This was a great job of Bell recognizing his quarterback's need for an open receiver and making a move to get separation from the defender. If only Chicago's wide receivers would do the same. Bell showed well both as a runner and pass catcher and should have plenty of value next year as Matt Forte's backup.
-For as much as I've criticized Kellen Davis as a blocker this year, he is getting better. At the beginning of the season, he was lucky to get his man blocked one out of every 10 rushing plays. Now, he's doing a decent job one out of every three rushing plays, which is a big improvement. He still comes off the snap too slow and tries to catch defenders, instead of blowing them of the ball, but he's done a better job of positioning his feet and maneuvering his body in between the defender and the runner. He's still not good at his job but he's getting better, which, for a first-year starter, is about all you can ask.
-Seattle's linebackers were sitting on Chicago's screen passes all day. They did a good job recognizing the plays and mirroring the running backs. Martz has to be more creative with his screen packages if those are to work going forward.
-1st down. Bell runs off-tackle left. Spencer pulls across the play to lead block. He's followed by FB Tyler Clutts. Spencer leads into the hole and clears out LB Leroy Hill. Clutts follows him and lays a vicious blow on Chancellor. At the same time, Branch slide across the face of Louis and drives down the line from the backside. Louis cannot get leverage and Branch chases down the runner from behind. The play goes for three-yard gain.
Spencer and Clutts do a great job of clearing a nice hole to the left side yet, again, Louis cannot get Branch contained. Louis has struggled all year against powerful defensive linemen, which is why he should not be expected to play guard next year. He gets eaten up inside by the big nose tackles. If he's going to be counted on in 2012, it has to be at tackle.
-3rd and 6. Hanie drops back to pass. Sanzenbacher runs an out pattern from the left slot and is open for the first down. Hanie plants and fires a ball over his receiver's head. Sanzenbacher makes a nice one-handed catch but he's out of bounds when he finally pulls the ball in. The Bears are forced to punt.
Martz had the right play dialed up here, one that would have kept the drive alive had it been completed. Hanie had time and an open receiver yet he flat out overthrew the pass. His inaccuracy is a definite trend. Throughout this four-game losing streak, Hanie has missed numerous wide-open receivers for big plays that, had they been completed, would have netted Chicago at least two wins during this stretch. Hanie's failures aren't about Martz not putting him in a position to succeed. It's about him not executing when the plays are there. He's not a starting NFL quarterback, plain and simple.
DE Chris Clemons & QB Caleb Hanie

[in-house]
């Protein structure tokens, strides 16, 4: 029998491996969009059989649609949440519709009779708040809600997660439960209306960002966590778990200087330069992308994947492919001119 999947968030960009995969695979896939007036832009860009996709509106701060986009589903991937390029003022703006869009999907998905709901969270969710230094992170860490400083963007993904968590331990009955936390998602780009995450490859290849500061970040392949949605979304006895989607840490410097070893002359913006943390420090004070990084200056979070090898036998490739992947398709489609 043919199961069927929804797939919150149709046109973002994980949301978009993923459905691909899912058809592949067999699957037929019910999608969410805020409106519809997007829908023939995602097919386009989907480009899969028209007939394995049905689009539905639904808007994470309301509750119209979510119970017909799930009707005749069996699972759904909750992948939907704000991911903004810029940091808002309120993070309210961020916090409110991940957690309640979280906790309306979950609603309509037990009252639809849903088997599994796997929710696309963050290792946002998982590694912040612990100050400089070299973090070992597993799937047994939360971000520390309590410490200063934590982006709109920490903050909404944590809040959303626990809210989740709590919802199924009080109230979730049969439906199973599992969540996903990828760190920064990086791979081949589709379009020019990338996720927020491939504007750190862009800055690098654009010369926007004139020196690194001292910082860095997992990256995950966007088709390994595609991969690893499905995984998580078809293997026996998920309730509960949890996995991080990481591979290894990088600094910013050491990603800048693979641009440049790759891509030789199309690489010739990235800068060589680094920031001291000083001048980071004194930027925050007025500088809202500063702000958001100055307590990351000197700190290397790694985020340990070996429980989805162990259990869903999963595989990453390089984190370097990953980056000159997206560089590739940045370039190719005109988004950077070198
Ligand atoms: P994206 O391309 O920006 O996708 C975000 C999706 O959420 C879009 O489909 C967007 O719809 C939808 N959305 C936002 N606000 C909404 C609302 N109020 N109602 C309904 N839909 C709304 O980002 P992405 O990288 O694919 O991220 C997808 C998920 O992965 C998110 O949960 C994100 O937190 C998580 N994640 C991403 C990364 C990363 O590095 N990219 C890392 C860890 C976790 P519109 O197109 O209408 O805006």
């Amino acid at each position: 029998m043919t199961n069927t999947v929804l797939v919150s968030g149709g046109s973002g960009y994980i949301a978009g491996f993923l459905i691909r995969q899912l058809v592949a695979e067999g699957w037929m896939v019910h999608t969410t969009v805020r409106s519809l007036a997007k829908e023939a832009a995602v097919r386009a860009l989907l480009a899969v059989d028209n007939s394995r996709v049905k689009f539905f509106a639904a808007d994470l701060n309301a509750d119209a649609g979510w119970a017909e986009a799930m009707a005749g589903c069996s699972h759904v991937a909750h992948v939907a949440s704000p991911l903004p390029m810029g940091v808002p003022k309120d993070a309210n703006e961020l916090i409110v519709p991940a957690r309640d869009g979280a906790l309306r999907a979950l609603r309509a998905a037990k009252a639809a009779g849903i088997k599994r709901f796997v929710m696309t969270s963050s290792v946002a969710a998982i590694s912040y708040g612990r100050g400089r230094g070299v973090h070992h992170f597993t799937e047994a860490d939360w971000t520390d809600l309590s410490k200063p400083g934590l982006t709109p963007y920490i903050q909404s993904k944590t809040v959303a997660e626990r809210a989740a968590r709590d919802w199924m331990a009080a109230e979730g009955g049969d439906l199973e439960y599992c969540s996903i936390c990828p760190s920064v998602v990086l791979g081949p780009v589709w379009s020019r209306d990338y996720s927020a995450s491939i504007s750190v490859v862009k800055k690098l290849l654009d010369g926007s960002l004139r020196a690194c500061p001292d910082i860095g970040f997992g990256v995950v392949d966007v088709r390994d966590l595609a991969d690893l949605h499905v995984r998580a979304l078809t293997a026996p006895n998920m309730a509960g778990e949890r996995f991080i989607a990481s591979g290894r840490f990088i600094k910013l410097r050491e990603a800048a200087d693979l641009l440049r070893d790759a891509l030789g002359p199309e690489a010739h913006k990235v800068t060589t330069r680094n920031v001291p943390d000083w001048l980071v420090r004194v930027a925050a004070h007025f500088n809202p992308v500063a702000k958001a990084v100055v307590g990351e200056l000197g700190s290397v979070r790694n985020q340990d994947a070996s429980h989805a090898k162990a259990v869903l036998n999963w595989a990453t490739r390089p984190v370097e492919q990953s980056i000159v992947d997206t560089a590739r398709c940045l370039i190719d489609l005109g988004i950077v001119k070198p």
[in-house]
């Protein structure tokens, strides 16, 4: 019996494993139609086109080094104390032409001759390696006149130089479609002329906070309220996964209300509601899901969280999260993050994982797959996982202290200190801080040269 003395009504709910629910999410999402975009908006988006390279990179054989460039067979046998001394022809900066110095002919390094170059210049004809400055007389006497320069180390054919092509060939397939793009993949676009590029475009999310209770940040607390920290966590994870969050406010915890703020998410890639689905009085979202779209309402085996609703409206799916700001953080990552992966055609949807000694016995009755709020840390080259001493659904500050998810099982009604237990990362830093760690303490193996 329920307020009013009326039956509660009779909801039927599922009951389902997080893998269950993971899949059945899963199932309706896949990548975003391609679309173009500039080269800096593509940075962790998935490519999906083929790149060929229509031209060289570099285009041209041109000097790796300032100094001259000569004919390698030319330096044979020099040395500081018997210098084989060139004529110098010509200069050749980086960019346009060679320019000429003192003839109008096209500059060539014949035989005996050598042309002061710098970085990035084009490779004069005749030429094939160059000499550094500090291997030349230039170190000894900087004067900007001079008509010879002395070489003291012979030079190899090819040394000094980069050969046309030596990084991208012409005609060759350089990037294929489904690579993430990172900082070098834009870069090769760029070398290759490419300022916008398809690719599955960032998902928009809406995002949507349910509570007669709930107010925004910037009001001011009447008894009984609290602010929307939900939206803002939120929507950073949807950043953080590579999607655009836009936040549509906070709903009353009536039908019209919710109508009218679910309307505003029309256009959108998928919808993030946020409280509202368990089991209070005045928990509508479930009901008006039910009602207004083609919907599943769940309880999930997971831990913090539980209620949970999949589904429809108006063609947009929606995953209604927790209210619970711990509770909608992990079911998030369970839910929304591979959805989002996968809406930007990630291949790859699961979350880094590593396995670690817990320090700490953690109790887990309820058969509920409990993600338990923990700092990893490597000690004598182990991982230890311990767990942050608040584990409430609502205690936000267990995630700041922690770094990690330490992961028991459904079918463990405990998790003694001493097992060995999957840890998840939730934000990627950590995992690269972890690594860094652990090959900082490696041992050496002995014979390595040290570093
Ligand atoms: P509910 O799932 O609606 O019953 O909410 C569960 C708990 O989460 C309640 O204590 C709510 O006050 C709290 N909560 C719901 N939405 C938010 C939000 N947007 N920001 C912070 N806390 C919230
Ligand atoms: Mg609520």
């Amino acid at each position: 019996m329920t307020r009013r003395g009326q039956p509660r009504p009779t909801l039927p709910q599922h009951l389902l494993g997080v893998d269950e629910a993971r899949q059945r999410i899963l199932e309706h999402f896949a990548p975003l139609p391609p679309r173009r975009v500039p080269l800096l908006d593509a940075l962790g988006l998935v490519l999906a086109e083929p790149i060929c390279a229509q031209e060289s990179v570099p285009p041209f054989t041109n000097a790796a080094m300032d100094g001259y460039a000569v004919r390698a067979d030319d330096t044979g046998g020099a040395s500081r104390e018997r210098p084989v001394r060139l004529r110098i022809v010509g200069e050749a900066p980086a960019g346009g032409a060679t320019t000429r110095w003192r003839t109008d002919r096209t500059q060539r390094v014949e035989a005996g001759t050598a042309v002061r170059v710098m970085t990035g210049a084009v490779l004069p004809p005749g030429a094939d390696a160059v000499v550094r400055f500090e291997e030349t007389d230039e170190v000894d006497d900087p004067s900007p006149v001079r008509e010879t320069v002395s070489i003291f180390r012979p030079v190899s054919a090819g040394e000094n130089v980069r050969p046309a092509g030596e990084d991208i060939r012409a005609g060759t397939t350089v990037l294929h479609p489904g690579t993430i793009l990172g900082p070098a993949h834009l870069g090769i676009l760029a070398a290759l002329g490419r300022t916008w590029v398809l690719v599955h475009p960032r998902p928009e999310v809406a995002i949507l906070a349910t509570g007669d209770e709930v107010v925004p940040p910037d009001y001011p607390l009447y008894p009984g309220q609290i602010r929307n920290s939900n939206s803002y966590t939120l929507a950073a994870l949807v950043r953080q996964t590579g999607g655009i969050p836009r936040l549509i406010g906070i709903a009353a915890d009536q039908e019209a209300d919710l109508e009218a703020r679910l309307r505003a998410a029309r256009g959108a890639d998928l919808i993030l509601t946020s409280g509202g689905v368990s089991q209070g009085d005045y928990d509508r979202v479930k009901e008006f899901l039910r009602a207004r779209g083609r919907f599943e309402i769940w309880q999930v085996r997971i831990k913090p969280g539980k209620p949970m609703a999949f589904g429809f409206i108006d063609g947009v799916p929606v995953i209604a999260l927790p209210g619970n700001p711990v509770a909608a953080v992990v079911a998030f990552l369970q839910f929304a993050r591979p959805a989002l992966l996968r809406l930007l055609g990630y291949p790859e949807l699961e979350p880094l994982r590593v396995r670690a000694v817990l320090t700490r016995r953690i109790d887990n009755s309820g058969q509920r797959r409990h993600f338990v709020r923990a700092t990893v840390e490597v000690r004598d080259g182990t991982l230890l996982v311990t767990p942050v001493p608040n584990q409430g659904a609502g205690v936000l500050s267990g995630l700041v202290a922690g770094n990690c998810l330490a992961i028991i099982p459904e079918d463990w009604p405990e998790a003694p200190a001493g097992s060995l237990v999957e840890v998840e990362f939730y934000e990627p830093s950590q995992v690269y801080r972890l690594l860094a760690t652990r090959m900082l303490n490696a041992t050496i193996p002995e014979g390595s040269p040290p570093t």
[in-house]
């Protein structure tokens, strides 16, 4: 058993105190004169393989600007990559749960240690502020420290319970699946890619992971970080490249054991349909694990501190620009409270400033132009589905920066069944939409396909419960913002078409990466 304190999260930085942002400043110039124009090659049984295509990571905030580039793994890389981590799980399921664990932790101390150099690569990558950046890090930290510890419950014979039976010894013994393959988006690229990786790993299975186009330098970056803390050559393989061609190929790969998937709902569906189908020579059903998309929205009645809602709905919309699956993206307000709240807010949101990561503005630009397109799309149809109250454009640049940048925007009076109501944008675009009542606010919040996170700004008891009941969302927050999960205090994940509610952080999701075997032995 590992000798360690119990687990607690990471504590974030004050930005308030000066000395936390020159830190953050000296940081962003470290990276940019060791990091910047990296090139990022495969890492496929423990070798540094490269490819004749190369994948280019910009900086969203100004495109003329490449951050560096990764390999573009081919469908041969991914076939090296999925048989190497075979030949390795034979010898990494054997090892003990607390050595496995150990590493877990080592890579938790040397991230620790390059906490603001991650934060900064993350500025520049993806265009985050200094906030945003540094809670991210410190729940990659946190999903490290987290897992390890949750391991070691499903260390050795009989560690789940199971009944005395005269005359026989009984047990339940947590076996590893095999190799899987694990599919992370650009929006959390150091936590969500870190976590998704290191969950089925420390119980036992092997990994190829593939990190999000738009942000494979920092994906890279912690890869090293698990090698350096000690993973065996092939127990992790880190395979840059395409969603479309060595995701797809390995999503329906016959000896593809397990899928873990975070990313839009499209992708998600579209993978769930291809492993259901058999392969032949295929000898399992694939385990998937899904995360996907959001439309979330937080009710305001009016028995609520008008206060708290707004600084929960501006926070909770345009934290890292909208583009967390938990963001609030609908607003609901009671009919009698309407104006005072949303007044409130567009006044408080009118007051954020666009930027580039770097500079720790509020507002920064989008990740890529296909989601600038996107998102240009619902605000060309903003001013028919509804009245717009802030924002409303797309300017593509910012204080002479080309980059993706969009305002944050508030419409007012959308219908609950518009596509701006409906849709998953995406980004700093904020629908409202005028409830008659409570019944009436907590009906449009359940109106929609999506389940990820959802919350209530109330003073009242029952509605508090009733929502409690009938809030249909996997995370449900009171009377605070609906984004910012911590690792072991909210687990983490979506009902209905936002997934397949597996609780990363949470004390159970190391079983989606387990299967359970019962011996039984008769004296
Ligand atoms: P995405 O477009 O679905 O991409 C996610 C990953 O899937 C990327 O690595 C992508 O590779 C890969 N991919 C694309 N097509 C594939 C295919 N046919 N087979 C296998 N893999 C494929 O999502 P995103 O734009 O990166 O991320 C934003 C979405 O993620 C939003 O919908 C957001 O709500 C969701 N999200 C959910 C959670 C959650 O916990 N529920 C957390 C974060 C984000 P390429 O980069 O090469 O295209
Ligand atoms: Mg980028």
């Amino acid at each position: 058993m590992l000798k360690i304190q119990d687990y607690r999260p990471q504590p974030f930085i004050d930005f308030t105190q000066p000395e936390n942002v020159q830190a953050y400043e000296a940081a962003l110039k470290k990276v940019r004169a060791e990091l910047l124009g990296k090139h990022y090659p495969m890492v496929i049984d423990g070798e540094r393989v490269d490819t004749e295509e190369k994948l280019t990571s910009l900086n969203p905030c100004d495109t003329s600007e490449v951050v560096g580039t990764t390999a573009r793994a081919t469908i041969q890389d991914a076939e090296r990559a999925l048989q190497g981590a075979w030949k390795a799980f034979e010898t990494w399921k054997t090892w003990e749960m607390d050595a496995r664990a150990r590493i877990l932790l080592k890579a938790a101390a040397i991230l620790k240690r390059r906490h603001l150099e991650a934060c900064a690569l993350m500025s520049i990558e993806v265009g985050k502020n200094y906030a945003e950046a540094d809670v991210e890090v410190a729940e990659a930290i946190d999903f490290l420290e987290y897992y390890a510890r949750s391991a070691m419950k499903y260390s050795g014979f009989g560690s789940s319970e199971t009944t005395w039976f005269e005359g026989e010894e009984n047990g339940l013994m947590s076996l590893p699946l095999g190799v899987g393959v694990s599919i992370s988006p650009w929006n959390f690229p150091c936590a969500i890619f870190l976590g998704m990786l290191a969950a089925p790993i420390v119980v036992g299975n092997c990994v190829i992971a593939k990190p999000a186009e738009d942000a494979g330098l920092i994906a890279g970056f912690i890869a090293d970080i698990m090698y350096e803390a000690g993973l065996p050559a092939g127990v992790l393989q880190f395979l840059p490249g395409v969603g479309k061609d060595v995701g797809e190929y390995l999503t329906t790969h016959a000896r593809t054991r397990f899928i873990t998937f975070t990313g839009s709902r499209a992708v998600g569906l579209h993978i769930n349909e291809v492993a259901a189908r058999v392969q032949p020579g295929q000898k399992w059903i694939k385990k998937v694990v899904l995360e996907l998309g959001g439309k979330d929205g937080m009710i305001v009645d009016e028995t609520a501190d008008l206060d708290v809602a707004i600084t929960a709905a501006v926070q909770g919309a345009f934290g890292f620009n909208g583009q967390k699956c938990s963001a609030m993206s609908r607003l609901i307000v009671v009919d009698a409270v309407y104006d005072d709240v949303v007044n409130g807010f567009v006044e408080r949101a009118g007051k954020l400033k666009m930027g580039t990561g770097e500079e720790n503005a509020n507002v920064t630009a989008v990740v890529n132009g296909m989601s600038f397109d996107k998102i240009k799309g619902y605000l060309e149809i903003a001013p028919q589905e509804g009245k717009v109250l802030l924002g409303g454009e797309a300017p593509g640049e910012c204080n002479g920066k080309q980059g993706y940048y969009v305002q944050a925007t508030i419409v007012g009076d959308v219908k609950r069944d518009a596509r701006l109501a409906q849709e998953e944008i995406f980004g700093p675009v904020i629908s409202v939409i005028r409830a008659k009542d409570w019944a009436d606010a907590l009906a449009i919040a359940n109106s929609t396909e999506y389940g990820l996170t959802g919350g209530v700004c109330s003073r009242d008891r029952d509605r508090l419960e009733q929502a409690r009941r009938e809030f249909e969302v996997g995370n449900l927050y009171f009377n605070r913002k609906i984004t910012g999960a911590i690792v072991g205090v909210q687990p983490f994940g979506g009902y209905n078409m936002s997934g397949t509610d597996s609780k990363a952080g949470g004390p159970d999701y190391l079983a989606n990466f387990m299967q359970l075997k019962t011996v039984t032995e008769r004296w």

Jerry Lai/US Presswire
-3rd and 2. Hanie drops back to pass. Clemons comes of the left edge and uses an inside swim move to get around Webb and into the backfield for the sack. Here was just one more example of Webb not being able to keep his balance and stay in front of the defender. Folks, he cannot be trusted on the blind side. For next season, Chicago has to make an upgrade at left tackle or this passing attack will never reach its potential.
-Hanie has no field vision. On numerous plays, he holds the ball in the pocket instead of releasing it to guys that are obviously open. If the first target isn't there, Hanie has no chance. Working through his progressions and finding an open receiver is something he just cannot accomplish.
-Bell showed well as a pass blocker in this game. He definitely proved he can handle being a third-down back, both as a pass catcher and a blocker.
-Back-to-back sacks with about 11 minutes to go in the game buried Chicago. On the first sack, Webb was beat on an inside speed rush by Clemons. On the second, Louis was beat by an inside spin move from DE Raheem Brock. Poor fundamentals and poor execution on both edges gave the Bears zero chance at a comeback.
-On Hanie's second interception, he has Williams wide left with Sanzenbacher in the slot. It's zone coverage and Sanzenbacher is open right away on a slant pattern. Hanie passes that up and stares down Williams. He throws a pass off his back foot, even though there was no pass rush, and floats the ball right to CB Brandon Browner, who makes the interception and returns it for a touchdown.
Here was just one more example of Hanie staring down his first target and failing to see the entire field.
-Both fourth-quarter interceptions were on passes thrown to Williams. Why do Bears quarterbacks keep throwing his way? He does not adjust to the ball and will not make a catch in traffic. It is no surprise those passes were picked off. Maybe in the next two games, the starting quarterback might want to look Bennett's way, instead of relying on the over-the-hill Williams.
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Jeremy Stoltz is Publisher of BearReport.com and a member of the Pro Football Writers of America. To read him every day, visit BearReport.com and become a Chicago Bears insider.